Edited By Foued Laroussi
DORA CARPENTER: Harissa.com: Narrative(s), code-switching and nostalgia – a case study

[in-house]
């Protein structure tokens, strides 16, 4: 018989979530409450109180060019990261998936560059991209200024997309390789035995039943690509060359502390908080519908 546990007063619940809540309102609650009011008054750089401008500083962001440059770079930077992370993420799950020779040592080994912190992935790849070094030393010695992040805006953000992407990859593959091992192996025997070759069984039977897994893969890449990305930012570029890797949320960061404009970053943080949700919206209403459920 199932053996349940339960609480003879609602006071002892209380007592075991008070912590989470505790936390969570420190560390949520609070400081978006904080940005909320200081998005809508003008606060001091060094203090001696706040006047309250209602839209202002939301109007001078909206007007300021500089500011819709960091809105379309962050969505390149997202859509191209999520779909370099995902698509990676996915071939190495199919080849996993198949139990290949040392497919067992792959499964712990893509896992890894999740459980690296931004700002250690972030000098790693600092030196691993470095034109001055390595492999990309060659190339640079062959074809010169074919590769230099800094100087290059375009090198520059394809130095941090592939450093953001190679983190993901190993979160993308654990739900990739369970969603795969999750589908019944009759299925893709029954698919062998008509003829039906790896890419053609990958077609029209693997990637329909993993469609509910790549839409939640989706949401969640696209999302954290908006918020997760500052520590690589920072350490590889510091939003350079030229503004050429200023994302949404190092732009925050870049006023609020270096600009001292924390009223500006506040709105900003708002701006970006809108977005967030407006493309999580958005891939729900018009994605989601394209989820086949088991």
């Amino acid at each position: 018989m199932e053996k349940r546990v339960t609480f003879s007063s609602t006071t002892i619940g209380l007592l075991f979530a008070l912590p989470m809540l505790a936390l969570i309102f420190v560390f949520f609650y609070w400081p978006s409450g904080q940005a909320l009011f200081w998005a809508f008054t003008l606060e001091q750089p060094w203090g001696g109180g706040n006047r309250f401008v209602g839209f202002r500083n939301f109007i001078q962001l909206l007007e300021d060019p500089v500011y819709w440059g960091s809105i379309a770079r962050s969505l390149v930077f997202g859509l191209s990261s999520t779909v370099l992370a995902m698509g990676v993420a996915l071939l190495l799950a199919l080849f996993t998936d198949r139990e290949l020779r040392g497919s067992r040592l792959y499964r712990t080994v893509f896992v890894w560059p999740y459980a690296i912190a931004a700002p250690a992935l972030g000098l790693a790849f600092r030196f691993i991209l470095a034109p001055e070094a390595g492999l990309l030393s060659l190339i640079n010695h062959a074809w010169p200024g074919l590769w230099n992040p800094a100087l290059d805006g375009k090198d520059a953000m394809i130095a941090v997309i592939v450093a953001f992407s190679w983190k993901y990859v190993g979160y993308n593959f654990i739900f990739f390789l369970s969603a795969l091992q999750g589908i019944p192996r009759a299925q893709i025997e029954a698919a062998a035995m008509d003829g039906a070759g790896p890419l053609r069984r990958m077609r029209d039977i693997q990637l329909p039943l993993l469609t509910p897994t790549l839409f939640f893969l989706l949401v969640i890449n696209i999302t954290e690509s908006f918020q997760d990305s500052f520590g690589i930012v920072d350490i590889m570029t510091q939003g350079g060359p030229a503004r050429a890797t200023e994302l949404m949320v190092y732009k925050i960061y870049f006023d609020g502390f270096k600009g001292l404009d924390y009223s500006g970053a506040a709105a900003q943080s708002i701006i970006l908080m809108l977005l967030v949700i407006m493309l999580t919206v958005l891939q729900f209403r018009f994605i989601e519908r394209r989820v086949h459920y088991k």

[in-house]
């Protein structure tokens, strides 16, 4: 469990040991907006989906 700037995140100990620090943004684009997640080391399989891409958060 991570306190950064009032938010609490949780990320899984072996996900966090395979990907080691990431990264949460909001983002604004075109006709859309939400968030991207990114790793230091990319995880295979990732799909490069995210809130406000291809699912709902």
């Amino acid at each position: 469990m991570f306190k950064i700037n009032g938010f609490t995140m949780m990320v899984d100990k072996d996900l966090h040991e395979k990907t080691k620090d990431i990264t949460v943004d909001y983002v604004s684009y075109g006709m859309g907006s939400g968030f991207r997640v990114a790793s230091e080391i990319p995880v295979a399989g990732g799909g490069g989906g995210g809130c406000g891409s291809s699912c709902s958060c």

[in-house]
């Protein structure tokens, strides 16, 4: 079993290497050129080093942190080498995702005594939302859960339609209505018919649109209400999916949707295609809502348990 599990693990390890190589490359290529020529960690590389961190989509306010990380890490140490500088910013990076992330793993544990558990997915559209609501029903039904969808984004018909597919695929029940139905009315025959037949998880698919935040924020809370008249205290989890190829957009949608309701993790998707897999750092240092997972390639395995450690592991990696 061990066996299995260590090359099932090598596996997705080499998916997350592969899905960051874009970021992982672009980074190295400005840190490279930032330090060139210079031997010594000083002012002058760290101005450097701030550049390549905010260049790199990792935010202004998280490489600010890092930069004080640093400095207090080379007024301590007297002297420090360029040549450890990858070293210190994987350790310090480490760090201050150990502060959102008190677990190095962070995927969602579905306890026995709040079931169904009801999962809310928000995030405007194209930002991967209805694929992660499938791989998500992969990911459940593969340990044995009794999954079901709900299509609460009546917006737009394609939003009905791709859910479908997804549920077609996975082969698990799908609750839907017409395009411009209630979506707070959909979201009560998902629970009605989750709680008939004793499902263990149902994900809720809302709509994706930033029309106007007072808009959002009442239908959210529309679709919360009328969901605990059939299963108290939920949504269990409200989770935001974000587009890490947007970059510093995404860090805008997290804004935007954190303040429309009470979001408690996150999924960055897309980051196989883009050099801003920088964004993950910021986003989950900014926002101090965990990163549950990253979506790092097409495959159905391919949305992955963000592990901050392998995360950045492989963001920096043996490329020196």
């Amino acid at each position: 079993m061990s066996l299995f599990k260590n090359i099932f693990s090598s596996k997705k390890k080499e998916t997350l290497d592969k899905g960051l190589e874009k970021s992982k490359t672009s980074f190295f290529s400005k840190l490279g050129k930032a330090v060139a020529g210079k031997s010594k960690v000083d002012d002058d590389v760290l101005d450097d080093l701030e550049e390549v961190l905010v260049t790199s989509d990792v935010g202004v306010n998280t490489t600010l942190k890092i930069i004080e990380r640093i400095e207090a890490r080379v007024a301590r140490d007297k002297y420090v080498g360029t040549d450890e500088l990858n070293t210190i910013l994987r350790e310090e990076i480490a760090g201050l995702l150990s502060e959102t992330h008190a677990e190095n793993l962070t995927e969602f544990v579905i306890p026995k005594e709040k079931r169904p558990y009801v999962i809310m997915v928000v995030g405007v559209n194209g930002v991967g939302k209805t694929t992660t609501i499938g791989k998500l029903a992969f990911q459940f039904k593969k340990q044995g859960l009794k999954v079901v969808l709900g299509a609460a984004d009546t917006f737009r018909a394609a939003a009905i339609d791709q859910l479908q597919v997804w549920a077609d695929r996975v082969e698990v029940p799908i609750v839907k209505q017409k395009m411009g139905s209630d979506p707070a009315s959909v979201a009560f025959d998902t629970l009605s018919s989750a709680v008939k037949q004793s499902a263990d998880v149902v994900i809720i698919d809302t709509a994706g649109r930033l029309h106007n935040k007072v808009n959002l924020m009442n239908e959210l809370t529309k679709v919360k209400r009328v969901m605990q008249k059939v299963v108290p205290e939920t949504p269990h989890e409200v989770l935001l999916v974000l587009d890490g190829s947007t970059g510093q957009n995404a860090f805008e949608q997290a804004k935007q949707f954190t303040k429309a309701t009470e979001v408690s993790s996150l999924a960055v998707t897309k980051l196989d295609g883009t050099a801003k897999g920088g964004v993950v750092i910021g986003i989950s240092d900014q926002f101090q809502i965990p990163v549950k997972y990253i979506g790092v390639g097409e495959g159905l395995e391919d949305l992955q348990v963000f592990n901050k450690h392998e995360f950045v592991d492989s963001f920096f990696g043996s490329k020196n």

DORA CARPENTER Harissa.com: Narrative(s), code-switching and nostalgia – a case study 1 The website The Harissa website is aimed at Tunisian Jews in the Diaspora from Tunisia, the ‘Tunes’. It is a virtual space for discussions, encounters, exchanges and memories. As of September 2009, the site map displayed more than 4300 links. The site was created in the United States in 1999; the Harissa Foundation is an ofﬁcial not-for proﬁt public beneﬁt organization. The founder of the website is Jaco Halfon, a Tunisian Jew living in the USA, and the generic Arabic used in the shared pages of the websites will often be Tunisian Judeo-Arabic. By Tunisian Judeo-Arabic, I refer to the Tunisian oral/electronically transcribed variety spoken by Tunisian Jews. This is again a generic term as they are different varieties depending main- ly on region/ generation/ education. For example, Tunisian Judeo-Arabic for the older generations displays distinctive phonetic features ([ƌ] instead of [s], for ex- ample) but these distinctions are no longer systematic. This point explains in part the discrepancies in transcribing Judeo-Arabic using Latin characters. 1.1 The websites in the foundation are http://harissa.com (the website for “Tunes”), http://zlabia.com (the website for Algerian Jews), http://daﬁna.net (the website for Moroccan Jews), http://kiftv.com (a website for posting/exchanging videoclips and videos), http://jrencontre.com (a meeting zone for Jews). 1.2 The names of the websites themselves display the most frequent feature of a “languag- es in contact” situation amongst web-users: lexical switches; these lexical switches are...
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